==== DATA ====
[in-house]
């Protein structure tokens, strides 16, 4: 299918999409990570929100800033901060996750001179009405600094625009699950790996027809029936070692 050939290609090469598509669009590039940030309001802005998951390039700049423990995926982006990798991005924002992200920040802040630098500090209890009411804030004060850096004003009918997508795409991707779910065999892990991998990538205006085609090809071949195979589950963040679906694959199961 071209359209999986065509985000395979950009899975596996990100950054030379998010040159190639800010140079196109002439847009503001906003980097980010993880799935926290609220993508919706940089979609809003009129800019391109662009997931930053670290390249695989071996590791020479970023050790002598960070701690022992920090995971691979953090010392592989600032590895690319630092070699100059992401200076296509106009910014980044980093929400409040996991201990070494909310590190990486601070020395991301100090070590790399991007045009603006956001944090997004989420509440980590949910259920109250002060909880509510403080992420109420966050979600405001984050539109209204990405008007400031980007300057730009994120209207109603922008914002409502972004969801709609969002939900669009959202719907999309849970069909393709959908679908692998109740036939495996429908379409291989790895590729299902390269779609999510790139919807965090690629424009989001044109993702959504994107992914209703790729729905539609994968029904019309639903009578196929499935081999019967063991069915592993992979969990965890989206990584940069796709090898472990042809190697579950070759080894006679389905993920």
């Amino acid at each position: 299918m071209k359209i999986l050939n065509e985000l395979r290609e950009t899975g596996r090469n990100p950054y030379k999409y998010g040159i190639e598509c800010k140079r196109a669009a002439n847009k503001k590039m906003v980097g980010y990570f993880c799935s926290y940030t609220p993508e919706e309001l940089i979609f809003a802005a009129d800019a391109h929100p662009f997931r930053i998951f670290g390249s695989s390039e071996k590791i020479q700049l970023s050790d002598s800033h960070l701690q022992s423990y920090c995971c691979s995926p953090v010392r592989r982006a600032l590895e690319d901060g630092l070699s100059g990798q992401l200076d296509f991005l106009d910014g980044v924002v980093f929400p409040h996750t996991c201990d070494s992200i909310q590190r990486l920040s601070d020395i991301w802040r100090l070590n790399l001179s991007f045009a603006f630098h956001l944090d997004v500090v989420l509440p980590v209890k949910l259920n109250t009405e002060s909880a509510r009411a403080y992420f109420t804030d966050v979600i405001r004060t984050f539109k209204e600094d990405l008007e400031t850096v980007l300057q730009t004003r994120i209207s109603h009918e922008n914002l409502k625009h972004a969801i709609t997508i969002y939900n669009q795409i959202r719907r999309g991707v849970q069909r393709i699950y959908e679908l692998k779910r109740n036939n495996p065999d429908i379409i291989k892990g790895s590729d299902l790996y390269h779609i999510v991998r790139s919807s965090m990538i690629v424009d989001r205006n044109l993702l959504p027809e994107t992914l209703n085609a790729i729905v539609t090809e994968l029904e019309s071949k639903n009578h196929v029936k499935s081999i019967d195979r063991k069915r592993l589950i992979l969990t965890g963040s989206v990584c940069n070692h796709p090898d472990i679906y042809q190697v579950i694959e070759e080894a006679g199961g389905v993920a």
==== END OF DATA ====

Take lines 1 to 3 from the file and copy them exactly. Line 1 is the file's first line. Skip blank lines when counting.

[in-house]
């Protein structure tokens, strides 16, 4: 299918999409990570929100800033901060996750001179009405600094625009699950790996027809029936070692 050939290609090469598509669009590039940030309001802005998951390039700049423990995926982006990798991005924002992200920040802040630098500090209890009411804030004060850096004003009918997508795409991707779910065999892990991998990538205006085609090809071949195979589950963040679906694959199961 071209359209999986065509985000395979950009899975596996990100950054030379998010040159190639800010140079196109002439847009503001906003980097980010993880799935926290609220993508919706940089979609809003009129800019391109662009997931930053670290390249695989071996590791020479970023050790002598960070701690022992920090995971691979953090010392592989600032590895690319630092070699100059992401200076296509106009910014980044980093929400409040996991201990070494909310590190990486601070020395991301100090070590790399991007045009603006956001944090997004989420509440980590949910259920109250002060909880509510403080992420109420966050979600405001984050539109209204990405008007400031980007300057730009994120209207109603922008914002409502972004969801709609969002939900669009959202719907999309849970069909393709959908679908692998109740036939495996429908379409291989790895590729299902390269779609999510790139919807965090690629424009989001044109993702959504994107992914209703790729729905539609994968029904019309639903009578196929499935081999019967063991069915592993992979969990965890989206990584940069796709090898472990042809190697579950070759080894006679389905993920």
């Amino acid at each position: 299918m071209k359209i999986l050939n065509e985000l395979r290609e950009t899975g596996r090469n990100p950054y030379k999409y998010g040159i190639e598509c800010k140079r196109a669009a002439n847009k503001k590039m906003v980097g980010y990570f993880c799935s926290y940030t609220p993508e919706e309001l940089i979609f809003a802005a009129d800019a391109h929100p662009f997931r930053i998951f670290g390249s695989s390039e071996k590791i020479q700049l970023s050790d002598s800033h960070l701690q022992s423990y920090c995971c691979s995926p953090v010392r592989r982006a600032l590895e690319d901060g630092l070699s100059g990798q992401l200076d296509f991005l106009d910014g980044v924002v980093f929400p409040h996750t996991c201990d070494s992200i909310q590190r990486l920040s601070d020395i991301w802040r100090l070590n790399l001179s991007f045009a603006f630098h956001l944090d997004v500090v989420l509440p980590v209890k949910l259920n109250t009405e002060s909880a509510r009411a403080y992420f109420t804030d966050v979600i405001r004060t984050f539109k209204e600094d990405l008007e400031t850096v980007l300057q730009t004003r994120i209207s109603h009918e922008n914002l409502k625009h972004a969801i709609t997508i969002y939900n669009q795409i959202r719907r999309g991707v849970q069909r393709i699950y959908e679908l692998k779910r109740n036939n495996p065999d429908i379409i291989k892990g790895s590729d299902l790996y390269h779609i999510v991998r790139s919807s965090m990538i690629v424009d989001r205006n044109l993702l959504p027809e994107t992914l209703n085609a790729i729905v539609t090809e994968l029904e019309s071949k639903n009578h196929v029936k499935s081999i019967d195979r063991k069915r592993l589950i992979l969990t965890g963040s989206v990584c940069n070692h796709p090898d472990i679906y042809q190697v579950i694959e070759e080894a006679g199961g389905v993920a």